|Elemental mercury (Hg) is not well absorbed; however, it will volatilize into highly absorbable vapor. Inorganic mercury is absorbed through the gut and skin. Organic mercury is well absorbed through inhalation and ingestion. Elemental and organic mercury cross the blood-brain barrier and placenta. Mercury is excreted in urine and feces and has a half-life in blood of ~60 days; however, deposits will remain in the kidney and brain for years. Exposure to mercury stimulates the kidney to produce metallothionein, which provides some detoxification benefit. Mercury binds sulfhydryl groups and interferes with a wide variety of critical enzymatic processes. || |
Acute inhalation of Hg vapor causes pneumonitis and noncardiogenic pulmonary edema leading to death, CNS symptoms, and polyneuropathy.
Chronic high exposure causes CNS toxicity (mercurial erethism; see Diagnosis); lower exposures impair renal function, motor speed, memory, coordination.
Acute ingestion of inorganic mercury causes gastroenteritis, the nephritic syndrome, or acute renal failure, hypertension, tachycardia, and cardiovascular collapse, with death at a dose of 10–42 mg/kg.
Ingestion of organic mercury causes gastroenteritis, arrhythmias, and lesions in the basal ganglia, gray matter, and cerebellum at doses >1.7 mg/kg.
High exposure during pregnancy causes derangement of fetal neuronal migration resulting in severe mental retardation.
Mild exposures during pregnancy (from fish consumption) are associated with declines in neurobehavioral performance in offspring.
Dimethylmercury, a compound only found in research labs, is “supertoxic”—a few drops of exposure via skin absorption or inhaled vapor can cause severe cerebellar degeneration and death.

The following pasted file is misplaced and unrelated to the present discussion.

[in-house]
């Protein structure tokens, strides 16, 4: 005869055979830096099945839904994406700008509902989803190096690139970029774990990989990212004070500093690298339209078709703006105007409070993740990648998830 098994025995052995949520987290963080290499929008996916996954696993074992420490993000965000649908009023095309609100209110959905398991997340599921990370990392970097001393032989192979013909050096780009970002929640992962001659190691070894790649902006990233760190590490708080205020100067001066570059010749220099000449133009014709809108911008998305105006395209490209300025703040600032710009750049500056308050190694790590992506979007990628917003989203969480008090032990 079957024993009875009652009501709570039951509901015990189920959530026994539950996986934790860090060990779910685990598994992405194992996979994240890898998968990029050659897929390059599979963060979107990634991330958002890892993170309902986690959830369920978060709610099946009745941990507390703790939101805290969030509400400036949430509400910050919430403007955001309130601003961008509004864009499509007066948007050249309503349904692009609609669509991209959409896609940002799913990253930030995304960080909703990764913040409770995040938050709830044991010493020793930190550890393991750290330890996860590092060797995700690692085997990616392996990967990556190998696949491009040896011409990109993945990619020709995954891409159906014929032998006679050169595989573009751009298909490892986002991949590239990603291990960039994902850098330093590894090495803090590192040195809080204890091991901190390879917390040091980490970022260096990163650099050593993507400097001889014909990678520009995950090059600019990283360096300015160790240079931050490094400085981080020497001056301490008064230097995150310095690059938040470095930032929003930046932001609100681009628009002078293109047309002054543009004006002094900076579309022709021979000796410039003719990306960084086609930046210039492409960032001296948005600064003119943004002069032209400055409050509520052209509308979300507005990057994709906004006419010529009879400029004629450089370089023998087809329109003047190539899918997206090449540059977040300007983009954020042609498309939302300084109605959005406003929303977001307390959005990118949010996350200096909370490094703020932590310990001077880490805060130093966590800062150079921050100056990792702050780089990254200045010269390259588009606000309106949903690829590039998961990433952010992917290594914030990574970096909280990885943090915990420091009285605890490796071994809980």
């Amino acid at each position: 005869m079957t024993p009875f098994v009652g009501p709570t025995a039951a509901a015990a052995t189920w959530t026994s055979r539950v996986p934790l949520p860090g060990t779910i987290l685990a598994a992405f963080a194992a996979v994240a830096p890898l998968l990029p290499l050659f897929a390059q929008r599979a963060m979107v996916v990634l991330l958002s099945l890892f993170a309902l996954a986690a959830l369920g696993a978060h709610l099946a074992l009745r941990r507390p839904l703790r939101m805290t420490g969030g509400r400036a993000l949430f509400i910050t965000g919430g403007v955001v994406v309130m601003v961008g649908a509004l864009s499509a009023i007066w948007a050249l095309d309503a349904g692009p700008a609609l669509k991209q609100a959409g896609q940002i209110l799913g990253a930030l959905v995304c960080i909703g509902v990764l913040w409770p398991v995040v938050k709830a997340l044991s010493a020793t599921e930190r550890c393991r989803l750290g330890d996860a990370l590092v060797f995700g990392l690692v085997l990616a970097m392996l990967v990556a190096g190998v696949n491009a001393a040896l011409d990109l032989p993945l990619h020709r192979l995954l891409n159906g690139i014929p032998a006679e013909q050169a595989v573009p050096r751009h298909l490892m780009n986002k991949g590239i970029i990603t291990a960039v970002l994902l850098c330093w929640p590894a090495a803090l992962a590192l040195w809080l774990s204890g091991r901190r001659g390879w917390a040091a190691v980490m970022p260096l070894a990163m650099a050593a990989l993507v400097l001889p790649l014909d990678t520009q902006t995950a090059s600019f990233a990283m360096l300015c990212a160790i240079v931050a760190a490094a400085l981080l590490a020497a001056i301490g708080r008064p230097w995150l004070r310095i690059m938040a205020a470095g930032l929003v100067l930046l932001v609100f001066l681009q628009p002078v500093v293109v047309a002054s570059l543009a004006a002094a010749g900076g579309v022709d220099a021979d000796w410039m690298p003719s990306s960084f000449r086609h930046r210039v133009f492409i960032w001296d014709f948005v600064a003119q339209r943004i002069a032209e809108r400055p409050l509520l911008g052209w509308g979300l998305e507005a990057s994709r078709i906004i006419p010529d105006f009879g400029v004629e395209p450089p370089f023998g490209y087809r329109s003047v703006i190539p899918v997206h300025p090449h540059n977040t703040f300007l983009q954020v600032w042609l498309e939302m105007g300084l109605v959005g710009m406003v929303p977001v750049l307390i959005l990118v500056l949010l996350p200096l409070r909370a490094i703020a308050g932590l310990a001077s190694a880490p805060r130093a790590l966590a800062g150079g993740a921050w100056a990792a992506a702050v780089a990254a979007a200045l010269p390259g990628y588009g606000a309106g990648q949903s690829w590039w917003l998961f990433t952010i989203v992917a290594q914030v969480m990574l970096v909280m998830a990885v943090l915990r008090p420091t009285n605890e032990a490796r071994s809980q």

Chronic exposure to metallic mercury vapor produces a characteristic intention tremor and mercurial erethism: excitability, memory loss, insomnia, timidity, and delirium (“mad as a hatter”). On neurobehavioral tests: decreased motor speed, visual scanning, verbal and visual memory, visuomotor coordination.
Children exposed to mercury in any form may develop acrodynia (“pink disease”): flushing, itching, swelling, tachycardia, hypertension, excessive salivation or perspiration, irritability, weakness, morbilliform rashes, desquamation of palms and soles.
Toxicity from elemental or inorganic mercury exposure begins when blood levels >180 nmol/L (3.6 μg/dL) and urine levels >0.7 μmol/L (15 μg/dL). Exposures that ended years ago may result in a >20-μg increase in 24-h urine after a 2-g dose of succimer.
Organic mercury exposure is best measured by levels in blood (if recent) or hair (if chronic); CNS toxicity in children may derive from fetal exposures associated with maternal hair Hg >30 nmol/g (6 μg/g).
Treat acute ingestion of mercuric salts with induced emesis or gastric lavage and polythiol resins (to bind mercury in the GI tract). Chelate with dimercaprol (up to 24 mg/kg per day IM in divided doses), DMSA (succimer), or penicillamine, with 5-day courses separated by several days of rest. If renal failure occurs, treat with peritoneal dialysis, hemodialysis, or extracorporeal regional complexing hemodialysis and succimer.
Chronic inorganic mercury poisoning is best treated with N-acetyl penicillamine.